An examination of how changing public information infrastructures
shaped people's experience of earthquakes in Northern California in
1868, 1906, and 1989. When an earthquake happens in California
today, residents may look to the United States Geological Survey
for online maps that show the quake's epicenter, turn to Twitter
for government bulletins and the latest news, check Facebook for
updates from friends and family, and count on help from the Federal
Emergency Management Agency (FEMA). One hundred and fifty years
ago, however, FEMA and other government agencies did not exist, and
information came by telegraph and newspaper. In Documenting
Aftermath, Megan Finn explores changing public information
infrastructures and how they shaped people's experience of
disaster, examining postearthquake information and communication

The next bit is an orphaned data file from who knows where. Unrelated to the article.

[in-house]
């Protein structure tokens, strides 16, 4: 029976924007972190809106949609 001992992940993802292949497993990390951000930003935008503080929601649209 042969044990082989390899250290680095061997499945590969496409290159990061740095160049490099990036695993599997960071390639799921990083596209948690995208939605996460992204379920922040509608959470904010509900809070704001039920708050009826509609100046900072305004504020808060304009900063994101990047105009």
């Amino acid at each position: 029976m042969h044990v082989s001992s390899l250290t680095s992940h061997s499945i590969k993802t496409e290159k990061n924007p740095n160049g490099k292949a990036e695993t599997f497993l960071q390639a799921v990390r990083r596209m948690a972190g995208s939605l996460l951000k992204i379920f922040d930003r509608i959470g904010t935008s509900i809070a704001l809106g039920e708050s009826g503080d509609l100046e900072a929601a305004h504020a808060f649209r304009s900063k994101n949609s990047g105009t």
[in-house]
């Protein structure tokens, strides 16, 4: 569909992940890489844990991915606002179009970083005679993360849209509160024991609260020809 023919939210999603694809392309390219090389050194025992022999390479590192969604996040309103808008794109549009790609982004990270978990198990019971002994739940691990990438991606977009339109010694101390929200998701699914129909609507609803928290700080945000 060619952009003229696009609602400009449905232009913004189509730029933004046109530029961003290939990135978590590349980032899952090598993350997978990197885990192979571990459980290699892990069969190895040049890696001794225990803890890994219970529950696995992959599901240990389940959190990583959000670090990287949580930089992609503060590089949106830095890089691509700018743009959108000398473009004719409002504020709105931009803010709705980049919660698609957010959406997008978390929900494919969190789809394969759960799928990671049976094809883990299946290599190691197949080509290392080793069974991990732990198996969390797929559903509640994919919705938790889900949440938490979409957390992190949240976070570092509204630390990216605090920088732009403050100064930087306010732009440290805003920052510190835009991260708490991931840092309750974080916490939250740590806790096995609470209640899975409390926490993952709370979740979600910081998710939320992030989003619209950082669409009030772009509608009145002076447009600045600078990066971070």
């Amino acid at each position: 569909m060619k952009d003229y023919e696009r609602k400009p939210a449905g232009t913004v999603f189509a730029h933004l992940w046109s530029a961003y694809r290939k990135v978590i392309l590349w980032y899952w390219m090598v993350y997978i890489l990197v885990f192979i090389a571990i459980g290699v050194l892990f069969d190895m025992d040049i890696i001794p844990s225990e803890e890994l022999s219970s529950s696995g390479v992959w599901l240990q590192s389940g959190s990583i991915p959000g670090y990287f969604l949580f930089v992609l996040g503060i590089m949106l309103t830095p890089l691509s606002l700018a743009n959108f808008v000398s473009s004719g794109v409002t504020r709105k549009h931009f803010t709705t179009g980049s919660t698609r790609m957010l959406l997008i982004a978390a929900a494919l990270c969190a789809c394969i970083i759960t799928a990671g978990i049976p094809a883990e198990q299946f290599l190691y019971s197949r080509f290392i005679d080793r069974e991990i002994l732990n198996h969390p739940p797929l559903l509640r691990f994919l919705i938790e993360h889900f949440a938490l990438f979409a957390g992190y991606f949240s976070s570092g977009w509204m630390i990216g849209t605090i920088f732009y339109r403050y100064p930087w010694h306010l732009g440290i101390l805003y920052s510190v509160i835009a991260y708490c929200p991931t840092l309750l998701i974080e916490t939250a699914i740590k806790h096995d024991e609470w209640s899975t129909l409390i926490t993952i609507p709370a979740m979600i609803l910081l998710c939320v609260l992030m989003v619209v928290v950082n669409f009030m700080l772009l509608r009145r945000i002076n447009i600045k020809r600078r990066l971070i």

practices in three Northern California earthquakes: the 1868
Hayward Fault earthquake, the 1906 San Francisco earthquake and
fire, and the 1989 Loma Prieta earthquake. She then analyzes the
institutions, policies, and technologies that shape today's
postdisaster information landscape. Finn argues that information
orders-complex constellations of institutions, technologies, and
practices-influence how we act in, experience, and document events.
What Finn terms event epistemologies, constituted both by
historical documents and by researchers who study them, explain how
information orders facilitate particular possibilities for
knowledge. After the 1868 earthquake, the Chamber of Commerce
telegraphed reassurances to out-of-state investors while local
newspapers ran sensational earthquake narratives; in 1906, families
and institutions used innovative techniques for locating people;
and in 1989, government institutions and the media developed a
symbiotic relationship in information dissemination. Today,
government disaster response plans and new media platforms imagine
different sources of informational authority yet work together
shaping disaster narratives.
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